• 9 Years Ago
      The engine in the Toyota makes that much horsepower when 91 octane fuel is used ( http://www.internetautoguide.com/car-specifications/09-int/2006/toyota/avalon ). The Chrysler engine uses 89 octane. I believe the rest of the engines are shown using regular fuel. Since no one actually read the press release from Ford, the new 3.5L V6 runs on regular. Use regular on the two engines I just mentioned and horsepower and torque will drop down to the level of the others.
      • 9 Years Ago
      I love it when people have to take HP numbers from V6 engines that power luxury cars to criticize a Ford. Thats pathetic. You have to compare an engine from a $40K car to that of a $20K car so you can put down Ford and sleep good at night. You people should host Top Gear. They don't have any problem doing that there. I loved it when the old man bashed the Mustang because it didn't measure up to the refinement of cars that cost twice as much.
      • 9 Years Ago
      Love the SRT-4, but this engine isn't meant to compare with that market. Think Accord, Camry, Sonata, etc. Probably geared more towards the mid-size market.
      • 9 Years Ago
      About freaking time! Ford has needed a better V6 for quite some time, the Duratec while reliable just couldn't perform where Ford needs it to (efficiency, emissions) while making decent power. Some observations from the picures: That looks like coil on plug ingition, great! What's with the spin-on oil filter? I thought Ford was at least trying to move to a more modern & eficient cartridge design. I actually see V6's being less common in the future as gybrid or trubo I4's demonstrate that they can deliver equal or better performance than a V6 aand do it wigh greater efficency. Though a Hybrid V6 could go a long ways to replacing large displacement V8s for cars like the Mustang and of course light trucks & SUVs.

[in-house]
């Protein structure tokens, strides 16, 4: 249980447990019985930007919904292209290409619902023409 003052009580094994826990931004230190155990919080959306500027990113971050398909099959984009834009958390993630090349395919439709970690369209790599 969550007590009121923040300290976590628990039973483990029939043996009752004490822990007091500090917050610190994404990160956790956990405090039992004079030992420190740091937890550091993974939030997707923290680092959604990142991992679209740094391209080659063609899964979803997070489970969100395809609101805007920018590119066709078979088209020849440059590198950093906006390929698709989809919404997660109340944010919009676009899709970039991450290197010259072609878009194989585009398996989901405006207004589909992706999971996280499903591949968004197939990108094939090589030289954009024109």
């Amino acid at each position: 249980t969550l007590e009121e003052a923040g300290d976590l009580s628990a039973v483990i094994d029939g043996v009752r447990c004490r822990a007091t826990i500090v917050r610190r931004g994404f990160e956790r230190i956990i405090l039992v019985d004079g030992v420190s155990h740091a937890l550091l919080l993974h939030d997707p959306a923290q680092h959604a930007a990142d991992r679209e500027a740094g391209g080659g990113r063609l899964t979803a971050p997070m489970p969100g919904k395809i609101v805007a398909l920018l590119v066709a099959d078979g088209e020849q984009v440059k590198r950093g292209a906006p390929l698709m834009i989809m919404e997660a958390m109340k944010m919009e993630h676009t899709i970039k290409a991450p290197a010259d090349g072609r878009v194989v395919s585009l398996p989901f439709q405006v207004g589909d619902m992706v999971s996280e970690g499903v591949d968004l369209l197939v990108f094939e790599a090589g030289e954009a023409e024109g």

• 9 Years Ago
      Huh, I guess I'm missing something here. If you look at other comparable displacement 6's the only one that stands out from the pack as far as HP is the TL (270). Everyone else from Audi to Toyota range from a low of 221hp (Benz, Ford(3.0), Mazda) to a high of 255hp (Honda, Audi, Caddy). Everyone else (Toyo, BMW, Hyundai, Nissan, DCX)is in between those numbers. And some of those are actually lower under the revised SAE testing procedures. So, I'm not sure where many of you are coming from by saying this engine is outdated/out performed. It's PZEV, hybrid, and turbo compatible and will be mated to a 6sp auto. The numbers listed are their pre-production estimates (running on regular). I've read where it is capable of being bored out to reach 280hp+. It's actually a moot point when it comes to the majority of consumers who have no idea of their engine's HP ratings. Take a minute and ask around the office and see how many co-workers know their hp rating. Heck, many probably won't know if it's a 4, 6 or 8cyl. And I guarantee none of you could tell the difference between a car with 250hp and a 270hp engine.
      • 9 Years Ago
      I've been waiting for a decent V6 from Ford for a long time, ever since the Yamaha sourced 3.0L SHO V6 from back in the day. My wait is over. This engine looks sweet and if dropped in the Fusion would make for a monster. The Fusion is one of the lightest four-door family sedans and this engine is one of the largest in that segment, save for the heavier Altima SE-R maybe. I can't wait...